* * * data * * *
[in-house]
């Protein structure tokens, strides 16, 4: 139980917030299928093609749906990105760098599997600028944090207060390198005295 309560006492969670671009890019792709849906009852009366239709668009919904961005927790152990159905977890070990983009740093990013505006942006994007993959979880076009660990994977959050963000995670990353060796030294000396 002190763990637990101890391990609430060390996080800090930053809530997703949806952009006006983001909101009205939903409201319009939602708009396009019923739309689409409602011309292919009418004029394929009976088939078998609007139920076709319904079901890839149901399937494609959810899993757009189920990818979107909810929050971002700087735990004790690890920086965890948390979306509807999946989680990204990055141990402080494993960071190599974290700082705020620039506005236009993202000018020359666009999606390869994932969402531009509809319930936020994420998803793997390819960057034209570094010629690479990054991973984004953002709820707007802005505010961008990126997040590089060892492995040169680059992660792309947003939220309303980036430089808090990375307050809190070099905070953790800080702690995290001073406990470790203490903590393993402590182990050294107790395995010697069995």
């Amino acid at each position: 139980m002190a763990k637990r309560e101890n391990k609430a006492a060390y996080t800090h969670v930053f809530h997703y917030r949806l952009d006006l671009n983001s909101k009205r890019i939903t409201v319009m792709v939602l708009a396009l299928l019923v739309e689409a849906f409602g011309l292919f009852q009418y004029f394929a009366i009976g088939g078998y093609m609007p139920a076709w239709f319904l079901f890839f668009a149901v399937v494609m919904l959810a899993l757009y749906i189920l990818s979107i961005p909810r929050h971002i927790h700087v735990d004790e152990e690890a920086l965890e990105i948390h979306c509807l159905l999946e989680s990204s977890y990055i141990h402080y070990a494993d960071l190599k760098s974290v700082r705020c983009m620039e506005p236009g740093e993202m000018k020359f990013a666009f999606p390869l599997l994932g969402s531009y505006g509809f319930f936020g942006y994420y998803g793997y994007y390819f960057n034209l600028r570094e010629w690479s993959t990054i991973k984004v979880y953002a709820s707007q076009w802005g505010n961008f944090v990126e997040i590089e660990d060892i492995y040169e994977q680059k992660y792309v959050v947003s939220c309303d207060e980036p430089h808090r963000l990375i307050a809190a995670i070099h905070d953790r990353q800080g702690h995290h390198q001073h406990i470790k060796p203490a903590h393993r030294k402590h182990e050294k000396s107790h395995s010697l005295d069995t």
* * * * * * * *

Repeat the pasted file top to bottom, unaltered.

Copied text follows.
[in-house]
């Protein structure tokens, strides 16, 4: 139980917030299928093609749906990105760098599997600028944090207060390198005295 309560006492969670671009890019792709849906009852009366239709668009919904961005927790152990159905977890070990983009740093990013505006942006994007993959979880076009660990994977959050963000995670990353060796030294000396 002190763990637990101890391990609430060390996080800090930053809530997703949806952009006006983001909101009205939903409201319009939602708009396009019923739309689409409602011309292919009418004029394929009976088939078998609007139920076709319904079901890839149901399937494609959810899993757009189920990818979107909810929050971002700087735990004790690890920086965890948390979306509807999946989680990204990055141990402080494993960071190599974290700082705020620039506005236009993202000018020359666009999606390869994932969402531009509809319930936020994420998803793997390819960057034209570094010629690479990054991973984004953002709820707007802005505010961008990126997040590089060892492995040169680059992660792309947003939220309303980036430089808090990375307050809190070099905070953790800080702690995290001073406990470790203490903590393993402590182990050294107790395995010697069995």
């Amino acid at each position: 139980m002190a763990k637990r309560e101890n391990k609430a006492a060390y996080t800090h969670v930053f809530h997703y917030r949806l952009d006006l671009n983001s909101k009205r890019i939903t409201v319009m792709v939602l708009a396009l299928l019923v739309e689409a849906f409602g011309l292919f009852q009418y004029f394929a009366i009976g088939g078998y093609m609007p139920a076709w239709f319904l079901f890839f668009a149901v399937v494609m919904l959810a899993l757009y749906i189920l990818s979107i961005p909810r929050h971002i927790h700087v735990d004790e152990e690890a920086l965890e990105i948390h979306c509807l159905l999946e989680s990204s977890y990055i141990h402080y070990a494993d960071l190599k760098s974290v700082r705020c983009m620039e506005p236009g740093e993202m000018k020359f990013a666009f999606p390869l599997l994932g969402s531009y505006g509809f319930f936020g942006y994420y998803g793997y994007y390819f960057n034209l600028r570094e010629w690479s993959t990054i991973k984004v979880y953002a709820s707007q076009w802005g505010n961008f944090v990126e997040i590089e660990d060892i492995y040169e994977q680059k992660y792309v959050v947003s939220c309303d207060e980036p430089h808090r963000l990375i307050a809190a995670i070099h905070d953790r990353q800080g702690h995290h390198q001073h406990i470790k060796p203490a903590h393993r030294k402590h182990e050294k000396s107790h395995s010697l005295d069995t």